a french garden

Reflections on nature in a garden in France


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An exceptional November

The Liquidambar’s autumn colours say autumn.

I actually enjoy raking the colourful leaves and continue to mulch my front borders as I weed them and make plans for autumn replantings.

I am spending even more time in the garden as we are still confined to the house except for essential limited cases.

So things are different this year. The garden is different. It is warm and sunny here. The Cosmos sulphureus which have been wilting towards winter have started to reflower.

The coloured Cosmos which have finished weeks ago have started to grow from the seeds set this year and are now flowering.

The Salvia “Hot lips” is still going strong.

The Fuschia has fewer flowers but still putting on a good show.

My Abutilon are in their element and I am glad I attempted these plants that will not survive severe winters.

So we are still enjoying our coffee on the patio beside the Salvia leucantha in the sunshine.

The pollen sac on the white tailed bumble bee tells me she has decided to have a brood at the end of November. I hope her optimism is well founded.

After all the raspberries are still producing fruit.

The Mahonia bushes are full of bumble bees.

The Wall butterfly (Lasiommata megera) suns itself in the garden.

Our little green tree frog enjoys the sunshine behind the shutter. She appreciates the sunshine – confinment or conditions or covid – do not concern her.

Is she saying “Du calme, mes amis.” ?


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November flowers and fruit

We have been confined now for one week in the new second general confinement in France. We are allowed to go food shopping and attend medical appointments. Travelling to work is permitted when it is impossible to fulfill the job by staying connected on the Internet at home. When you do leave home, even for a walk of no longer than 1 kilometer, you should have an “attestation” indicating when you left home and for what reason.

As the cafes and restaurants are closed and visiting is not allowed, it only leaves me gardening and walking.

I have started weeding the front gardens and mulching with the fallen leaves from the garden.

The Persimmon tree leaves are a beautiful colour for the mulch but I have brought barrow loads of leaves from the Liriodendron and other trees in the back garden to fill up the border.

The Ash tree leaves are not so pretty and go in the back borders or the compost.

My three small heathers that I potted up for some winter colour on the patio have already started flowering.

As soon as the flowers open the bees find them. It looks like being a good investment for colour and entertainment.

The Carpenter bees visit the potted lemon tree on the patio and

also visit the Salvia uliginosa which has just about finished flowering in a nearby pot.

The Salvia leucantha has just started opening its white flowers in a big pot on the patio and also in the front garden. Its country of origin is Mexico and I have read that it is not frost hardy but it has survived in the pot that I brought indoors last winter. It has also survived outdoors in the front border where it is flowering now. I gave a division of my plant last autumn to my neighbour Annie, who planted it in her garden in a sunny spot and hers is a now a much larger specimen and is full of flowers.

My yellow buddeleia is still flowering. Attracting butterflies like this Peacock.

And this rather old Red Admiral.

I was given the original cutting by a beekeeper friend who assured me that the bees would be attracted to it. He was right! I prefer it to the lilac buddeleia.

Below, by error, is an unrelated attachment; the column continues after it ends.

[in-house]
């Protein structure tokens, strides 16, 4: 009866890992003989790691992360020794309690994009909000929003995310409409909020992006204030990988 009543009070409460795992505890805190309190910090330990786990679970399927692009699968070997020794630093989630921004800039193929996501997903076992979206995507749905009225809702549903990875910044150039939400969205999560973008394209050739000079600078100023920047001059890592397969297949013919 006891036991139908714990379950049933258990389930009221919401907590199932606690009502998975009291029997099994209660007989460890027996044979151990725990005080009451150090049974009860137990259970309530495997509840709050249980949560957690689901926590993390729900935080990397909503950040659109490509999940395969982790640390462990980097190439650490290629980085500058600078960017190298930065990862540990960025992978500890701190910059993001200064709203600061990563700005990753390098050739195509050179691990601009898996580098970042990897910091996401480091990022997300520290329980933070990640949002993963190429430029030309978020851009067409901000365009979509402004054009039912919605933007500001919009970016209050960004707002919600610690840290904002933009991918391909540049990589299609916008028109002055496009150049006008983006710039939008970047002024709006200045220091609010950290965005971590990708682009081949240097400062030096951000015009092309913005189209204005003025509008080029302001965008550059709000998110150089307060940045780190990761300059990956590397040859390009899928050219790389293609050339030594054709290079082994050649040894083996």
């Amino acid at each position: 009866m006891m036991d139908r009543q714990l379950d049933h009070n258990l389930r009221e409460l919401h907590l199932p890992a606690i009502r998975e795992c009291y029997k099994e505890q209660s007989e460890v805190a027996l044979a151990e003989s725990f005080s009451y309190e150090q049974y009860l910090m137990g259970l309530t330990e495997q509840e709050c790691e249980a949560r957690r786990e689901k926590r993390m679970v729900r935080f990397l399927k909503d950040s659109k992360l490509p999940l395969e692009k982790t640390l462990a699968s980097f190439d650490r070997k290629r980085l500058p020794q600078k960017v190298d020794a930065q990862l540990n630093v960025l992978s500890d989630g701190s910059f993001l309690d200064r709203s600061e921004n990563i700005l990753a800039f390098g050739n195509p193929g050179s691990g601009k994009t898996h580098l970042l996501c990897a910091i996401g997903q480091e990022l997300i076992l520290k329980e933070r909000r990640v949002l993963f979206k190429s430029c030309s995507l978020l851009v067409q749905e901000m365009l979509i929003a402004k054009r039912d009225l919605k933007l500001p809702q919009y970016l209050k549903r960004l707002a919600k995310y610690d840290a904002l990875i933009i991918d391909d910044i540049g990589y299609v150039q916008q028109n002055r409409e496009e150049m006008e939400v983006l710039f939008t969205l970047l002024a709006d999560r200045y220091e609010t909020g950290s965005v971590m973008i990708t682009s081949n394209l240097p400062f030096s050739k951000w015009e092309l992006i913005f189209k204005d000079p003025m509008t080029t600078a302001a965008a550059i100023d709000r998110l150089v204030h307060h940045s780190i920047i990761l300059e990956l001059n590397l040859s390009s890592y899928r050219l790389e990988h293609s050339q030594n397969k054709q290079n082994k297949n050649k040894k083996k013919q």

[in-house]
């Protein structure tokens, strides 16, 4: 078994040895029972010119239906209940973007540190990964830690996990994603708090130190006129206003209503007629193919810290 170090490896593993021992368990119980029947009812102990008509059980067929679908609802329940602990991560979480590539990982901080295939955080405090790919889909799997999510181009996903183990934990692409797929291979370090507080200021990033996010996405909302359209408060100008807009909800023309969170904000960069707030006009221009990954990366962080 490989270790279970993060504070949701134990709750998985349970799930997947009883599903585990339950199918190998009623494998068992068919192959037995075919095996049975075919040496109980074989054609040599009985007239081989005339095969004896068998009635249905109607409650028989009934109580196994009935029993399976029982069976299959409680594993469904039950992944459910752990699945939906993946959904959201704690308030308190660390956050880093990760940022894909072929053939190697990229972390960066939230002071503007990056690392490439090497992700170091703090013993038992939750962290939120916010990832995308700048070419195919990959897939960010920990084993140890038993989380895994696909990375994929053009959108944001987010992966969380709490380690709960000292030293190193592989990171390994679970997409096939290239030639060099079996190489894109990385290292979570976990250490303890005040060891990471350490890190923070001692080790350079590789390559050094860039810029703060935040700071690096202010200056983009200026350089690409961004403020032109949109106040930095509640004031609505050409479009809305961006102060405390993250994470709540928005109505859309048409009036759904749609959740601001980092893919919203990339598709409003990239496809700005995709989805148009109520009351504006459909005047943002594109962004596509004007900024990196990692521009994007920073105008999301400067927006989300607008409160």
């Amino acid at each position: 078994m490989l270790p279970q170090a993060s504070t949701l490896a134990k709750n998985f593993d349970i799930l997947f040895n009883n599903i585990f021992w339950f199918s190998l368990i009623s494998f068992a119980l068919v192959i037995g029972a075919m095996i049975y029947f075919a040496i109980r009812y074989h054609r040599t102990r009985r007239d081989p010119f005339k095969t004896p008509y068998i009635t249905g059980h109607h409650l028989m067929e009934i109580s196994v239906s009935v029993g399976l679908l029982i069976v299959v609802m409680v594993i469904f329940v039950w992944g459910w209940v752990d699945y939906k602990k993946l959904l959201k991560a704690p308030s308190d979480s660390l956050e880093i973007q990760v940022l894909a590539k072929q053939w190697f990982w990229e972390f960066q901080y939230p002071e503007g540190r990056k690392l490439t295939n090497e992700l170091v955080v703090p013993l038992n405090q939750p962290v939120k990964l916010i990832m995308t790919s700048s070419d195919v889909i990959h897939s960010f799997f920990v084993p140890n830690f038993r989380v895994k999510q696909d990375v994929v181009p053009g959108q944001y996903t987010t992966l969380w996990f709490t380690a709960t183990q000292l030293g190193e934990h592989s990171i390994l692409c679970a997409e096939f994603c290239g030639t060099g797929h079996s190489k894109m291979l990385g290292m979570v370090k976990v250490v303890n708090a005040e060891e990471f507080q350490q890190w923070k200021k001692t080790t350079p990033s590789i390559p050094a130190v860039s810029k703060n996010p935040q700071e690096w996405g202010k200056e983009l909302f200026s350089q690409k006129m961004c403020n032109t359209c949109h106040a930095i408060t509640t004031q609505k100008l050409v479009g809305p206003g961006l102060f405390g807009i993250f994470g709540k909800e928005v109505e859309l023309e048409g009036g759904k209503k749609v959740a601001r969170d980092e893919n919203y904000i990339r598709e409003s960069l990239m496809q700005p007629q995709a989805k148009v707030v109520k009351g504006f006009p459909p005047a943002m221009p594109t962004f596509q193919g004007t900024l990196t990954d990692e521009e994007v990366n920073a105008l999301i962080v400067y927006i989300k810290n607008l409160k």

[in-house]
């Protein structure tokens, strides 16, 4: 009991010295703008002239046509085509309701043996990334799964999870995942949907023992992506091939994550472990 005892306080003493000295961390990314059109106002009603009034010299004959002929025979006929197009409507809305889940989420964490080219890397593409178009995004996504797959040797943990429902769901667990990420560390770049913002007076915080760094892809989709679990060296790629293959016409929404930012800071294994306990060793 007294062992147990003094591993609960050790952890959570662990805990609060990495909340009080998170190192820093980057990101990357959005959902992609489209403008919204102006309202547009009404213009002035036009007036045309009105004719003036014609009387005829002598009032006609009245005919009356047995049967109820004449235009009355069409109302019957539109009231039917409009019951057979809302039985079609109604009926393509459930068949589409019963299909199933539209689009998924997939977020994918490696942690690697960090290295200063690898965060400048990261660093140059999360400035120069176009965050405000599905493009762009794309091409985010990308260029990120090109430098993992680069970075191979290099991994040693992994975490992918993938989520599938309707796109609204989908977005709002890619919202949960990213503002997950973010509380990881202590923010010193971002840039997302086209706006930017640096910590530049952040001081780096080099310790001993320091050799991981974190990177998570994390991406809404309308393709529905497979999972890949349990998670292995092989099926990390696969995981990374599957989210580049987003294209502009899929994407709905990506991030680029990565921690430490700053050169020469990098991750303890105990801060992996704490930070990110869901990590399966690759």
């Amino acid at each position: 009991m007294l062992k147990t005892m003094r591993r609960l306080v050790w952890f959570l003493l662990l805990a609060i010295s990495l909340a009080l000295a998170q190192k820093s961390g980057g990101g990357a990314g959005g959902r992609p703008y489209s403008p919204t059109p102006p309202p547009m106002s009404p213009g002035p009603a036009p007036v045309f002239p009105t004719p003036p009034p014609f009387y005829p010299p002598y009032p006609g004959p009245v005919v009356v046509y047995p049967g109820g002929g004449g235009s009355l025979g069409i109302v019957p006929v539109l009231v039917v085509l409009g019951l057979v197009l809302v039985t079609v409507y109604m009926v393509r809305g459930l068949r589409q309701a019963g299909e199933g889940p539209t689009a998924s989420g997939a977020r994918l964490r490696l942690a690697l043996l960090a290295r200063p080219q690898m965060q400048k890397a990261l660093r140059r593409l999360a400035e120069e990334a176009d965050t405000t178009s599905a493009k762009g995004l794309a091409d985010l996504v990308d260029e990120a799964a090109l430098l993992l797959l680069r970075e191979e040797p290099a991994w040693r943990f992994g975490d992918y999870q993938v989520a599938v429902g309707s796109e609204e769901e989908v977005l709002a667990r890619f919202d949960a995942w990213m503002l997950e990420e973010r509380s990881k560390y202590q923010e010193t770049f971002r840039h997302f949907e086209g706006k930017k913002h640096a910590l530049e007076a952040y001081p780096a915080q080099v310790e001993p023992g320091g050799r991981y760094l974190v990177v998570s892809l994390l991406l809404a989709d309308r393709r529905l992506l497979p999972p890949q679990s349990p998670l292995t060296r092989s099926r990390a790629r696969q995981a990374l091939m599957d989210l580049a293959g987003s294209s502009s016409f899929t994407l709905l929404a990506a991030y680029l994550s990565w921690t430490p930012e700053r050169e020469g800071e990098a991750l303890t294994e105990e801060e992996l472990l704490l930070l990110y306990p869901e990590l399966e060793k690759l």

This is what the Kaki or Persimmon flowers look like in May. They are very discrete flowers and you really have to look for them.

It is difficult to imagine that large red or yellow fruit the size of large tomatoes could be difficult to see in a tree – but it is true! Kourosh started his Kaki predictions this year by saying that he was surprised that it was going to be such a poor year as the summer had been warm. Later he changed his mind and announced we would be having enough to have a taste. Then he decided that there was more than he thought.

To cut a long story short, we have been collecting boxes of them. They have been being handed out to friends as they have been gradually harvested and I only wish we had weighed how much the tree has given us this year. Everytime more leaves fell we saw more fruit. Now the tree is bare except for some that we have left for the birds share.

They do not ripen all at once and ripen more slowly in a cool place. This year I have frozen some of the ripe flesh without the skin. I have never done this before but seemingly it is possible.

Our other November fruit is the olives. They can be left for a few days yet but then it will be up to Kourosh to prepare them.


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A stowaway

The saffron has just about finished now and I am only getting two or three blooms a day. I took this picture on the 21 October 2020 to show the average daily “harvest” I was getting at this period.

I always leave collecting the saffron until late afternoon so that the bumble bees can enjoy them before I pick them. However, after I collected flowers, I got busy and left the bowl until the next morning.

In the morning I started to open up the flowers and put the pistils to one side to dry. Then I saw my stowaway!

A little bee was in the saffron! At least this time I can be sure of my identification down to the family level. It is a female from the Halictidae family as you can see the groove or rima at the end of her abdomen. She is likely a Halictus scabiosa as I see them frequently in the garden.

She had slept inside the saffron all night in the dining room and was still sleepy in the morning when I discovered her.

She had the intention of passing the night outside inside the flower until I had picked the flower with her fast asleep inside!

She flew off quite happily with a little bit of encouragement from me.

She could be an over-wintering queen.